Erin Madden's comment, March 13, 2014 1:03 PM
Good application of labeling theory, Ashley. It is also crazy to me that this convicted sex offender seems to have continued to be a religious leader after these convictions! How they heck did the congregation not get upset and kick him out? He was first convicted in 2003, and continued to be a pastor and work with children. Seems like a breakdown of both formal and informal social control that should have been denying this man access to young people.
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Regina sociology prof calls Bieber's arrests 'transition phase' | News Talk 650 CKOM

Regina sociology prof calls Bieber's arrests 'transition phase' | News Talk 650 CKOM | Sociology 2213 |
Saskatoon's Number One News and Information Station - Saskatoon News, Saskatoon Sports, Saskatoon Weather, Breaking News
Ashley Vigil's insight:

Justin Bieber was labelled a "goody two shoes", which ma have influenced his actions and music before these incidents. His label caused many people to be shocked when he acted out. Now, I'm not saying that I'm a fan of JB, because I'm not. But when people are assigned these labels, they are expected by society to live up to it. When they progress out of it, the society sees it as deviant and shocking. The label placed on JB wasn't a bad label, but I believe it still applies to labelling theory and how different people respond to their labels.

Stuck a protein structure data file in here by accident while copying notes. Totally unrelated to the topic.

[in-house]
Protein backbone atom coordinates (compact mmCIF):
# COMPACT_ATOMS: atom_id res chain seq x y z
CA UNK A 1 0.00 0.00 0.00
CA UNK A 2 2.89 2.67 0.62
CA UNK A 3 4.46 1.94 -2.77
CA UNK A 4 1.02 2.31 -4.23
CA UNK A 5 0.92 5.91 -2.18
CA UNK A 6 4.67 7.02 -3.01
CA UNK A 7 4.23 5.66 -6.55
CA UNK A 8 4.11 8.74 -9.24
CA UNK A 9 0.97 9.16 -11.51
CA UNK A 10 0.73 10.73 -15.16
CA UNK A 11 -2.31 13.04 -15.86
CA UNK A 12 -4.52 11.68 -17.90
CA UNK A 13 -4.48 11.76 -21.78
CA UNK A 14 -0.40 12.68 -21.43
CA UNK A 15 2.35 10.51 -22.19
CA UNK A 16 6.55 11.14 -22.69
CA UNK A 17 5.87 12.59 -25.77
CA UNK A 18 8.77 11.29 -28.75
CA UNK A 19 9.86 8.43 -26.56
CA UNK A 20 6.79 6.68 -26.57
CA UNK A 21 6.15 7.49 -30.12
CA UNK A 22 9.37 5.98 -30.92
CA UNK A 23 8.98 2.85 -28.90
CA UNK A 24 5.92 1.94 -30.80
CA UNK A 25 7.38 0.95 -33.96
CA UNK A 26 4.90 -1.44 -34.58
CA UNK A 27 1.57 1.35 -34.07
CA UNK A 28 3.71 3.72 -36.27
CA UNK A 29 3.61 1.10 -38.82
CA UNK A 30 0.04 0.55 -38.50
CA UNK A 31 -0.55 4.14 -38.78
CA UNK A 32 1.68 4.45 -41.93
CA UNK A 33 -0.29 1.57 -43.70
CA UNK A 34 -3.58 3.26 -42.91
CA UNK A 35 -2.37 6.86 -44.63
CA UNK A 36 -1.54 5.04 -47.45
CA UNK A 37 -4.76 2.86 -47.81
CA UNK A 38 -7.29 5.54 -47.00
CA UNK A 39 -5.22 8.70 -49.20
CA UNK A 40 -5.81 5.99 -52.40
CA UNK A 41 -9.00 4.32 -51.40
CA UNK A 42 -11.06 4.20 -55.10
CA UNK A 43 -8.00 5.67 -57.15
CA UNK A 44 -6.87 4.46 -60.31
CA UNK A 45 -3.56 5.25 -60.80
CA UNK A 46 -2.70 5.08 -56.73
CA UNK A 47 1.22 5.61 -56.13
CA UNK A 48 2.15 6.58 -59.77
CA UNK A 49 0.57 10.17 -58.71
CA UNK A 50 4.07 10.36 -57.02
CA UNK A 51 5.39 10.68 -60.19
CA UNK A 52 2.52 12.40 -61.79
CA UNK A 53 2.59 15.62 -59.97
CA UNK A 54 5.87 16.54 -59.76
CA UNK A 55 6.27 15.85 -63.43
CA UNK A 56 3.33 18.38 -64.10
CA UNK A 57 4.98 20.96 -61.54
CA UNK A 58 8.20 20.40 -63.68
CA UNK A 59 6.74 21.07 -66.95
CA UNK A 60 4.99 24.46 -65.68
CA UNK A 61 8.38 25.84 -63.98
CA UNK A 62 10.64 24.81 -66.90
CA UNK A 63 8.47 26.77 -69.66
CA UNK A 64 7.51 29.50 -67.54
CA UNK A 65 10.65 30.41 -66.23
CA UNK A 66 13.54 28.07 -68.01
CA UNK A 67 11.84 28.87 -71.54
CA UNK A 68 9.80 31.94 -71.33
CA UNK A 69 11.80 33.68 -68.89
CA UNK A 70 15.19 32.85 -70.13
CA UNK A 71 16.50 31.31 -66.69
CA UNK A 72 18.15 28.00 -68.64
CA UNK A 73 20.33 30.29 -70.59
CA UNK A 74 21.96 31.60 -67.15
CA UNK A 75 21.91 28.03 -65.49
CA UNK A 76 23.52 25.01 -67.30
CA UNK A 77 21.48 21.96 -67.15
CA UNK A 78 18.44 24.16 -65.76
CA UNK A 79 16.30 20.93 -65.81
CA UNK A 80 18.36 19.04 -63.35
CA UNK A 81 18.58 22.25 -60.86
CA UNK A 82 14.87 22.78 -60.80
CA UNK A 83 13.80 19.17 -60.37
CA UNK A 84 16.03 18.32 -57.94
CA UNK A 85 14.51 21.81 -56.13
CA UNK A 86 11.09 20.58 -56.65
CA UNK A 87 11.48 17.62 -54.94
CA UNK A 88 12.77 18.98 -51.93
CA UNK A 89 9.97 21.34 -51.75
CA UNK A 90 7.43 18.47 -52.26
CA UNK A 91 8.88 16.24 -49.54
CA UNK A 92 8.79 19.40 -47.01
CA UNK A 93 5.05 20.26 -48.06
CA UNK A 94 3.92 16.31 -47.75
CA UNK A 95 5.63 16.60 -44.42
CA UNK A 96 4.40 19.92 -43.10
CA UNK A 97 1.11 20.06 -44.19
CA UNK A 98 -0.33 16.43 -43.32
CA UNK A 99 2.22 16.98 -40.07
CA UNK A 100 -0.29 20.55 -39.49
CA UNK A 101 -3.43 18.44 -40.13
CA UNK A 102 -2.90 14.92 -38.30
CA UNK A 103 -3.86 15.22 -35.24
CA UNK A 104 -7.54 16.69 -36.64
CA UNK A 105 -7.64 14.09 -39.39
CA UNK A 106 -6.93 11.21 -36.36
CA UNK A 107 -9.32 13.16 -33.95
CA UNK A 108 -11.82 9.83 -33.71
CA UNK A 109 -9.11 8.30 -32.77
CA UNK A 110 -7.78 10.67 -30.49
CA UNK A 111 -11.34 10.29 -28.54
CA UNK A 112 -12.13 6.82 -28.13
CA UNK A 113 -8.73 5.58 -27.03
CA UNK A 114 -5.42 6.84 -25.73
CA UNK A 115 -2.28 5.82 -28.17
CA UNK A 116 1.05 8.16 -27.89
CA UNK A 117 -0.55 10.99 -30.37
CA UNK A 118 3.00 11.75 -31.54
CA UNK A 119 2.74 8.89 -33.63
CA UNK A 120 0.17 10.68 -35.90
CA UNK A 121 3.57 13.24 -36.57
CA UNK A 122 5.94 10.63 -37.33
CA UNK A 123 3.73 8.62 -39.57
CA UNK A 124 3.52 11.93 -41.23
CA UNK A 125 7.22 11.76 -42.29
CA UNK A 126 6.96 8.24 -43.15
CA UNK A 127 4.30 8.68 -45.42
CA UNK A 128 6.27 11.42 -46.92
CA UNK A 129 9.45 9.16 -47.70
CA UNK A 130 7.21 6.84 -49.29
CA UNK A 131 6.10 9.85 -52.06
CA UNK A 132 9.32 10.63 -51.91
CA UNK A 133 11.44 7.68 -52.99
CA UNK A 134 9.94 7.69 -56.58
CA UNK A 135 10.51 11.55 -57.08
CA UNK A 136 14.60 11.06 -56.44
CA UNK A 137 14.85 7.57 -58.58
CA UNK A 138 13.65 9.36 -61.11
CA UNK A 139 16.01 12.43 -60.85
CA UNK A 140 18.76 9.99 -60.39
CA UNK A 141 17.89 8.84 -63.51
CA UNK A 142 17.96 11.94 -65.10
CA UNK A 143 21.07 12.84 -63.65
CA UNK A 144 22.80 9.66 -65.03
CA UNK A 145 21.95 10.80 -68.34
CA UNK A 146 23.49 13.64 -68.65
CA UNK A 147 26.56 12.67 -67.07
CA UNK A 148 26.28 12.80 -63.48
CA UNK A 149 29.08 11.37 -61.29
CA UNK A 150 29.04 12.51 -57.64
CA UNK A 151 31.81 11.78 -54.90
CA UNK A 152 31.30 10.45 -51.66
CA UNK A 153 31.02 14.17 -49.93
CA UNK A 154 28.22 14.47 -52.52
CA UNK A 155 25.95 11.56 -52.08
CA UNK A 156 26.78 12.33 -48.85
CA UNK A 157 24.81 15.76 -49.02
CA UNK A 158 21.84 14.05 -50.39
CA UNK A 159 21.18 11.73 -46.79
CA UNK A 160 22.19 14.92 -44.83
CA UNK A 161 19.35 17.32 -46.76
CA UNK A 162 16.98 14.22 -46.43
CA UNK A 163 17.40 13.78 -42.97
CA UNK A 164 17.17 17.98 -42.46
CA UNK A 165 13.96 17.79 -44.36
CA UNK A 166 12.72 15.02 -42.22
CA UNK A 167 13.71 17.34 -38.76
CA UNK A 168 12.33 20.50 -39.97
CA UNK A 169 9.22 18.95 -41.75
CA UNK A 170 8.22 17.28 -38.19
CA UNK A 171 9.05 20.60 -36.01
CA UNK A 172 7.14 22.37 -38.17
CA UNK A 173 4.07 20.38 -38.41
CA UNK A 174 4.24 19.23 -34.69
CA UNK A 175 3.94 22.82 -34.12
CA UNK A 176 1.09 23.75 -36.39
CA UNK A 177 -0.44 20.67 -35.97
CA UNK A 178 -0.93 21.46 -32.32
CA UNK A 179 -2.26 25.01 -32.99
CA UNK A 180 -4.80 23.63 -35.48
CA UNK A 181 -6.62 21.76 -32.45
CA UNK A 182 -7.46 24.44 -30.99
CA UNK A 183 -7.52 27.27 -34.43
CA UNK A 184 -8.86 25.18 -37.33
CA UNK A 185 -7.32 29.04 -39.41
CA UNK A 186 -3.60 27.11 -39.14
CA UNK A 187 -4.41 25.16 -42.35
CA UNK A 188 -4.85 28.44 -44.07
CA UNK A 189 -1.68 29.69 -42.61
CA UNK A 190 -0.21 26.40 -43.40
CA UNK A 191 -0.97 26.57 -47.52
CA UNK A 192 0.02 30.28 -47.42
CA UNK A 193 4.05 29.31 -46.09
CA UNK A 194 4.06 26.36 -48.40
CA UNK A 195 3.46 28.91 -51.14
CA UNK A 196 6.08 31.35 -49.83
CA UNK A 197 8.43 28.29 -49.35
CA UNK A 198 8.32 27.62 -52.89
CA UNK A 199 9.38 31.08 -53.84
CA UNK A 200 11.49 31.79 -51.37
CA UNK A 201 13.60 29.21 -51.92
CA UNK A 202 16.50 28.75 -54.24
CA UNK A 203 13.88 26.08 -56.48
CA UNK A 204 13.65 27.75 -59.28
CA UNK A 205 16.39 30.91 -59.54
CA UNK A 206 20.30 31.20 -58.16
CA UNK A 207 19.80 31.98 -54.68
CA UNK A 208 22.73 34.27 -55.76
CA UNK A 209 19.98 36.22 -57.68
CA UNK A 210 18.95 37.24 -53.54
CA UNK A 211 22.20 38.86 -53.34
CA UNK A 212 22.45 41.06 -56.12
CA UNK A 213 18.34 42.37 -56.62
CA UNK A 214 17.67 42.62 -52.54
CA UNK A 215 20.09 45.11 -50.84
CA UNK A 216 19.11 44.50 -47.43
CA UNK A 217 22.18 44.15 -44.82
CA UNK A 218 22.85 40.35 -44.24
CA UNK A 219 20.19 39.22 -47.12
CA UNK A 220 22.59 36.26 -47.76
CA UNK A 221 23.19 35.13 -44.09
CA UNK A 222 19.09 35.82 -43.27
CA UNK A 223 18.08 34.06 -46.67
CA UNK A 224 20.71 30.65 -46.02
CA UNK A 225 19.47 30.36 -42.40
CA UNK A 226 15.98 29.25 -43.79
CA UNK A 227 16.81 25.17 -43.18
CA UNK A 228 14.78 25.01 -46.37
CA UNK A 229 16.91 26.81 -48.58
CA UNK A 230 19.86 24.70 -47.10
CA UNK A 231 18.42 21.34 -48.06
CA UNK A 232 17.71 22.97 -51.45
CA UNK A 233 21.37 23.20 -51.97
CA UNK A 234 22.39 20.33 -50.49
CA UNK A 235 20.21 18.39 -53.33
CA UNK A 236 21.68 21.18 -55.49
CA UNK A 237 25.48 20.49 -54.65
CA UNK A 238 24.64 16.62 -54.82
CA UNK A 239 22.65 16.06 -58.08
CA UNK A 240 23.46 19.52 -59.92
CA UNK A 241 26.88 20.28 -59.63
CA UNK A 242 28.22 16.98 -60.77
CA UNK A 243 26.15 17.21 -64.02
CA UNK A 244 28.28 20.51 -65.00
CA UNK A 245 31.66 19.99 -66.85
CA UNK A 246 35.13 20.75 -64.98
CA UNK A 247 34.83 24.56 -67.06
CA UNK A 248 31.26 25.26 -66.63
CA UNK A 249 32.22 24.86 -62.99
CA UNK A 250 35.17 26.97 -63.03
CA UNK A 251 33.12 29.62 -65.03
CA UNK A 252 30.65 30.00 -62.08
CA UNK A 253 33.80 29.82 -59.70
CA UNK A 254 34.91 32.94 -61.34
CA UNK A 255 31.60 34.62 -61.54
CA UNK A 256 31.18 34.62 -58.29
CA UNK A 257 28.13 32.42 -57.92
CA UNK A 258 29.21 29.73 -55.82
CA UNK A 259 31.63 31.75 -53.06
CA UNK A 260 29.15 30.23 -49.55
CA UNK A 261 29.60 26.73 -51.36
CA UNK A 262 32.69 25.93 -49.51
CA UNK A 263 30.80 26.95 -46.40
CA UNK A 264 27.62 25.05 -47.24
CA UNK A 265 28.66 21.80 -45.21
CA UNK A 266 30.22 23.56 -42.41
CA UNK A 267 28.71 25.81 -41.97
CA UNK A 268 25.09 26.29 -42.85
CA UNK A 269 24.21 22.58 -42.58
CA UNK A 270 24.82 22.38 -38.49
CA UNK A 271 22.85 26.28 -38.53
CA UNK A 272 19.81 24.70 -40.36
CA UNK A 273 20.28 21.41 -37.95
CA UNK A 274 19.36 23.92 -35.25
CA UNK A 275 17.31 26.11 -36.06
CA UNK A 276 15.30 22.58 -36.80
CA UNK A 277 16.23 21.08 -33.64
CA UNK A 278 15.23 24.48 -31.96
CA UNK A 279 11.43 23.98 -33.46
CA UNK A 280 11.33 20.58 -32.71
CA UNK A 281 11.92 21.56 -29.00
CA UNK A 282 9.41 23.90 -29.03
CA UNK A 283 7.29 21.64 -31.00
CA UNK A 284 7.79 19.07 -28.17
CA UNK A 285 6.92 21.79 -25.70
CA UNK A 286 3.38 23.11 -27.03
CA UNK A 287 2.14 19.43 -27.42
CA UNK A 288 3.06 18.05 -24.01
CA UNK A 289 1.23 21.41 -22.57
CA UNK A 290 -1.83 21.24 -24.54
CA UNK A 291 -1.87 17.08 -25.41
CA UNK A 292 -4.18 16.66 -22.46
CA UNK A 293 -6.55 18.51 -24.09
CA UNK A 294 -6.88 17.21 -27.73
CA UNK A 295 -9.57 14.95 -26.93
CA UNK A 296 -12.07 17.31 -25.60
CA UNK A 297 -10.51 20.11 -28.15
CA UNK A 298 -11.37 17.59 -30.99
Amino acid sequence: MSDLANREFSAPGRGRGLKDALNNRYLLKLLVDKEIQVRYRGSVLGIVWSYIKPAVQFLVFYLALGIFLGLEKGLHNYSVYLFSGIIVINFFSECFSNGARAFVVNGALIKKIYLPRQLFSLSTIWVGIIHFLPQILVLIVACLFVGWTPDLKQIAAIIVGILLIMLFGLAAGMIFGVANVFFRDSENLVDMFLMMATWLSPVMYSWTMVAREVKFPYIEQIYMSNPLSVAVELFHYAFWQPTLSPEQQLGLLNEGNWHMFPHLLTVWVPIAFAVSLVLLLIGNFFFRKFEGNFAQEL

Kristy Gipson's comment, February 2, 2014 9:04 PM
I agree with what you are saying here. I also believe that all pop stars/singers start off the innocent and wanting to sing because they really had a passion for it. As time goes by we as people have seen the change in these singers and for the most part they seem to change for the worse. Drug use, alcoholism and bad behavior that reflects them as the person with money and nothing will happen to them. In time they all burn those bridges and lose their fame and glory. The labeling theory applies to all those in this situation.